The U.S. health insurance program, Medicare, is for citizens age 65 or older and for people with disabilities. The basic program provides medical and hospital insurance to help defray the cost of treatment. Questions concerning Medicare include concerns about eligibility, coverage, benefits, costs and how to enroll among others.
Who Is Eligible for Medicare?
If you or your spouse paid Medicare taxes or if you are eligible to receive Social Security or railroad retirement benefits, then at age 65, you are eligible for Medicare. People younger than 65 are eligible for Medicare if qualified to receive Social Security disability benefits.
Do I Automatically Get Medicare if I'm Disabled?
If you have received Social Security disability benefits for 24 months, then you are automatically enrolled in Medicare.
What Are the Different Parts of Medicare?
Part A is hospital insurance. Part B is medical insurance and Part D is prescription drug coverage. What is referred to as Part C is coverage provided by private insurers, and these policies are called Medicare Advantage Plans. Medicare Advantage Plans offer coverage comparable to Original Medicare, the coverage managed directly by the federal government, with the exception of hospice coverage. In addition, these comprehensive polices may offer additional services. Plans vary by provider.
What Does Part A and Part B Cover?
Medicare hospital insurance, Part A, helps with the costs of inpatient treatment, such as in hospitals, skilled nursing facilities and hospice environments. Part A also covers some costs incurred from home health care services.
Part B, the medical insurance Medicare program, covers outpatient treatment including regular physicians' visits, medical supplies and some preventive services such as mammograms, annual flu shots and checkups.
What Drugs Does Medicare Part D Cover?
Private insurance companies offer Medicare Part D, prescription drug coverage, which varies among providers. Use the tool on Medicare's website to compare drug plans that are available where you live or call 1-800-633-4227 for assistance with Part D.
Can I Choose My Own Doctor?
Medicare policyholders choose their own doctors, including specialists. The doctors must accept Medicare payments for patients to receive help with the costs.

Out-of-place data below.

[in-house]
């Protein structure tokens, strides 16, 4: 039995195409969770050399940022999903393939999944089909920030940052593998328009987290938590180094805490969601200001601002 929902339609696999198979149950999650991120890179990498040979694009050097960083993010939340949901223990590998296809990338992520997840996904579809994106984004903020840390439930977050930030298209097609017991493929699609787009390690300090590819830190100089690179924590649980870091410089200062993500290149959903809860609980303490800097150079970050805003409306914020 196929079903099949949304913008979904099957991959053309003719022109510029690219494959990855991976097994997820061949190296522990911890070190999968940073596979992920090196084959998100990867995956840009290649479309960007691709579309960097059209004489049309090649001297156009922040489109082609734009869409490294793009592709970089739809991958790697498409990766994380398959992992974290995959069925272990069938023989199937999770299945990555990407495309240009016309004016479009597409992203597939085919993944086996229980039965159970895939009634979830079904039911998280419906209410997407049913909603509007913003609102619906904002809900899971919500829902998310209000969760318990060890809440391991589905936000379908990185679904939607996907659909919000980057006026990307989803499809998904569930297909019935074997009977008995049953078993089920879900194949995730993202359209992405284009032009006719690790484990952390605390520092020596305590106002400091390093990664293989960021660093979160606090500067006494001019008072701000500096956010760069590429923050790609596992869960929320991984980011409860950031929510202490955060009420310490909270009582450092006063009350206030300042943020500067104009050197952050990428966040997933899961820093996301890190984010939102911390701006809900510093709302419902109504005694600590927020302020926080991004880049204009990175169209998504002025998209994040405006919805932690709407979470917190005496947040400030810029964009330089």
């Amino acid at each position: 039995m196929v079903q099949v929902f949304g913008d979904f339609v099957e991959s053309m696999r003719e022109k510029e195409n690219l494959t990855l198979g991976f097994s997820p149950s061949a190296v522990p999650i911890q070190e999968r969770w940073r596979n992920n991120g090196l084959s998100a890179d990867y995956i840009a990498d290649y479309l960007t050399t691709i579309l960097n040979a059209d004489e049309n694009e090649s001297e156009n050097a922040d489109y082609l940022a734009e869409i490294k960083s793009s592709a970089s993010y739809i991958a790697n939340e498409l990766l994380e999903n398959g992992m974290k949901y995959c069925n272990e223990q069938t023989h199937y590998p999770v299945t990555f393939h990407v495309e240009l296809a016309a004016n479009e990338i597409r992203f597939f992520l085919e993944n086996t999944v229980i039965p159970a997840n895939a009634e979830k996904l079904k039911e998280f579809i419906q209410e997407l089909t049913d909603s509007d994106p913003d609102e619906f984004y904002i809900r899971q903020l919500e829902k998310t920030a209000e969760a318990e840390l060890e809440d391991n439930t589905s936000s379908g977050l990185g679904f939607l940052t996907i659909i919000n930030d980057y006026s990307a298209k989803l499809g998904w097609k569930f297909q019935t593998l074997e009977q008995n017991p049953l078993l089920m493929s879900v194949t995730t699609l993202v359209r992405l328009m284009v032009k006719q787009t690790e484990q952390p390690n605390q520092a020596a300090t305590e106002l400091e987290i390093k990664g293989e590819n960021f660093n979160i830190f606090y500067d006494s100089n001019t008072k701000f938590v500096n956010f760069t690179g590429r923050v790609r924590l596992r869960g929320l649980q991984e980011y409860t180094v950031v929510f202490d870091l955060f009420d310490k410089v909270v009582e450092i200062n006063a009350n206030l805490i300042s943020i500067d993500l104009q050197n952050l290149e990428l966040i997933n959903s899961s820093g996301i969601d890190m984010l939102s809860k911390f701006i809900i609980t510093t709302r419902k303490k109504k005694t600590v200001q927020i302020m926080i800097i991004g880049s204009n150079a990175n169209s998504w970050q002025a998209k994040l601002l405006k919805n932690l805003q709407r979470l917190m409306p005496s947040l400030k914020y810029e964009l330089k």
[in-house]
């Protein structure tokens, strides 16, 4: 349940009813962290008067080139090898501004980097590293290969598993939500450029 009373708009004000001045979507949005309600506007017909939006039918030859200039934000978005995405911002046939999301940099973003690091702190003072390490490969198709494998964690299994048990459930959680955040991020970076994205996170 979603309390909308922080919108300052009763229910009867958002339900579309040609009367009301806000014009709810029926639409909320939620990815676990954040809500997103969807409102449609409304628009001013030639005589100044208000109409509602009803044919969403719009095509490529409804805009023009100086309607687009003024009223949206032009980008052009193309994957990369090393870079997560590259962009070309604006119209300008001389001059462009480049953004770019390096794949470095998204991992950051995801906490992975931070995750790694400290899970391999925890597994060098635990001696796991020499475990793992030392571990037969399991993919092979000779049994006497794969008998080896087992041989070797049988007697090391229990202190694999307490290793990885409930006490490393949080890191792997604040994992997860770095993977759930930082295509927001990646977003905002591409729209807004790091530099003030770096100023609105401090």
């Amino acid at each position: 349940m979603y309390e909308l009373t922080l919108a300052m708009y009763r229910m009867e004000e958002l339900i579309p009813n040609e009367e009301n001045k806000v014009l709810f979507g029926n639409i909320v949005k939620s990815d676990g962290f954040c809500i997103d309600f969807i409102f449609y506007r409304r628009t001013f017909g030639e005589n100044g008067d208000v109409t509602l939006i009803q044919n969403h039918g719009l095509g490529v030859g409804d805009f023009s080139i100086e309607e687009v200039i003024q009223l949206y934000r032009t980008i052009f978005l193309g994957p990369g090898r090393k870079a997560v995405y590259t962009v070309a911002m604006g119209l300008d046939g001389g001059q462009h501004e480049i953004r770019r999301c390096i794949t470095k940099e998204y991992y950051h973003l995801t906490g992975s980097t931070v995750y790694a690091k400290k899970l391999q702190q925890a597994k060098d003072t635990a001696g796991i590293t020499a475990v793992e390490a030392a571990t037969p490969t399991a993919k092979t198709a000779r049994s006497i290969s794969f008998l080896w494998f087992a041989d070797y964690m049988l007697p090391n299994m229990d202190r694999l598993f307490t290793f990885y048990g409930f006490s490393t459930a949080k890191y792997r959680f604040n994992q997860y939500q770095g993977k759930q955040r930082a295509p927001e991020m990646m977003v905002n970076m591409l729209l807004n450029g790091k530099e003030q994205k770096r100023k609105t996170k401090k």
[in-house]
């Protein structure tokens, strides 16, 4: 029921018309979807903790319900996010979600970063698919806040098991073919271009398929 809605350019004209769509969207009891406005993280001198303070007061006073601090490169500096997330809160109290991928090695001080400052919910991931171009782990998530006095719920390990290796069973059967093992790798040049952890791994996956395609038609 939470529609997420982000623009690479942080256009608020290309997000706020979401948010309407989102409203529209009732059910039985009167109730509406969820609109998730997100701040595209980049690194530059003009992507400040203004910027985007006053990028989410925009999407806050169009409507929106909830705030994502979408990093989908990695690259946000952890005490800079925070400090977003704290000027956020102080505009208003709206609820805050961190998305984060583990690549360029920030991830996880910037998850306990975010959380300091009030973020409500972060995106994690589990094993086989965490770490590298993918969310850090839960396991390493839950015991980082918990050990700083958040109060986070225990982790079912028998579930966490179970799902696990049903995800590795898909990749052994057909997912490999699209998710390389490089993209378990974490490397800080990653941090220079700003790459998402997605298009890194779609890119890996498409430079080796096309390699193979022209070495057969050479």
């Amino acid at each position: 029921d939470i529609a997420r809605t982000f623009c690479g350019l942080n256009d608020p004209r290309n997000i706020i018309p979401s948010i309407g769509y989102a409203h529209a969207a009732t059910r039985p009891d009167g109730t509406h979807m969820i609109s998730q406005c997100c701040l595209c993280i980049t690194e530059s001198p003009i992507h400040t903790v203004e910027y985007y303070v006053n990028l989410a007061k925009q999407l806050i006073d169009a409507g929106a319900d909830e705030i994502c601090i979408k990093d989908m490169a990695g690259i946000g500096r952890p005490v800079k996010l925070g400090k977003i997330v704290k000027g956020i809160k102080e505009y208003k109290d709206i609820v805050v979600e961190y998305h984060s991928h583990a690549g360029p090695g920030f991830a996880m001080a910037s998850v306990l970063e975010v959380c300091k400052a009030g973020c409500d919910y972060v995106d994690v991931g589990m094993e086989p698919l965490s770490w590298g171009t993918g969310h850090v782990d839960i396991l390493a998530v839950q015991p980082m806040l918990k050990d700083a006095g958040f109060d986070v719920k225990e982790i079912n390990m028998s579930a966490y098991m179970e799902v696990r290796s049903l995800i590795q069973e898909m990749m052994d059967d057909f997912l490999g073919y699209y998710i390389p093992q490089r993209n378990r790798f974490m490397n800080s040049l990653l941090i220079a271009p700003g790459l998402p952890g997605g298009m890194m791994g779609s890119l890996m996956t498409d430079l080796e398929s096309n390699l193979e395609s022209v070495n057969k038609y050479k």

How Much Are Monthly Premiums?
Beneficiaries who are receiving or eligible to receive Social Security benefits pay no monthly premium for Part A. The standard monthly cost for Part B is $104.90, as of April 2015. If your annual income exceeded $85,000 in 2013, you pay more for Part B, as premiums for higher income policyholders are based on the individuals' income for the previous two prior. In 2015, the monthly Part B premium was $146.90 for taxpayers with incomes more than $85,000 but not exceeding $107,000 in 2013. Premiums increase for those with still higher incomes.
Is There a Yearly Limit on Out-of-Pocket Costs?
Original Medicare sets no annual limit for how much you may have to pay yourself. It varies among individuals. Medicare Advantage Plans, however, generally set a specific limit on what policyholders are responsible for each year.
How Do I Sign Up for Medicare?
You may be automatically enrolled for Part A and Part B beginning the month of your 65th birthday if you're receiving Social Security benefits or have been receiving disability benefits for two years. If you're not eligible to be automatically enrolled, contact your local Social Security office or visit the official Medicare website. You can sign up three months prior to your 65th birthday.
Where Can I Find Answers to Other Questions About Medicare?
You can speak directly with a Medicare representative by calling 1-800-633-4227. The 2015 official Medicare handbook states to ask for an agent when you call.
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